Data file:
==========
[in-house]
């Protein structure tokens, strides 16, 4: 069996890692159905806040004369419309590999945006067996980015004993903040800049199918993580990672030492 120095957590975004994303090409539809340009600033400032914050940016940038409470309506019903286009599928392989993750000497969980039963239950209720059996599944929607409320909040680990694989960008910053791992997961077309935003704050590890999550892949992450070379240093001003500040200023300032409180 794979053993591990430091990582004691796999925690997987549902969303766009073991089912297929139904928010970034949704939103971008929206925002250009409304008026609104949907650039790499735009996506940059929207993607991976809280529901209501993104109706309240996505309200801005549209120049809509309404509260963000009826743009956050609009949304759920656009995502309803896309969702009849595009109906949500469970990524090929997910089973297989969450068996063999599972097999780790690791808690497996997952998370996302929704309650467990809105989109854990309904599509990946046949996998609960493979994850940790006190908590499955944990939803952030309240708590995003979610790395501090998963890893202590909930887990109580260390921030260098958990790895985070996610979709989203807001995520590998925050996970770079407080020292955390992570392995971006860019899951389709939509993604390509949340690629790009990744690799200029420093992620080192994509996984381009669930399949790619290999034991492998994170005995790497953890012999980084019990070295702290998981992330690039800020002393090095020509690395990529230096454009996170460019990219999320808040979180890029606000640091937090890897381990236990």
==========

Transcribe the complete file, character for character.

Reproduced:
[in-house]
């Protein structure tokens, strides 16, 4: 069996890692159905806040004369419309590999945006067996980015004993903040800049199918993580990672030492 120095957590975004994303090409539809340009600033400032914050940016940038409470309506019903286009599928392989993750000497969980039963239950209720059996599944929607409320909040680990694989960008910053791992997961077309935003704050590890999550892949992450070379240093001003500040200023300032409180 794979053993591990430091990582004691796999925690997987549902969303766009073991089912297929139904928010970034949704939103971008929206925002250009409304008026609104949907650039790499735009996506940059929207993607991976809280529901209501993104109706309240996505309200801005549209120049809509309404509260963000009826743009956050609009949304759920656009995502309803896309969702009849595009109906949500469970990524090929997910089973297989969450068996063999599972097999780790690791808690497996997952998370996302929704309650467990809105989109854990309904599509990946046949996998609960493979994850940790006190908590499955944990939803952030309240708590995003979610790395501090998963890893202590909930887990109580260390921030260098958990790895985070996610979709989203807001995520590998925050996970770079407080020292955390992570392995971006860019899951389709939509993604390509949340690629790009990744690799200029420093992620080192994509996984381009669930399949790619290999034991492998994170005995790497953890012999980084019990070295702290998981992330690039800020002393090095020509690395990529230096454009996170460019990219999320808040979180890029606000640091937090890897381990236990």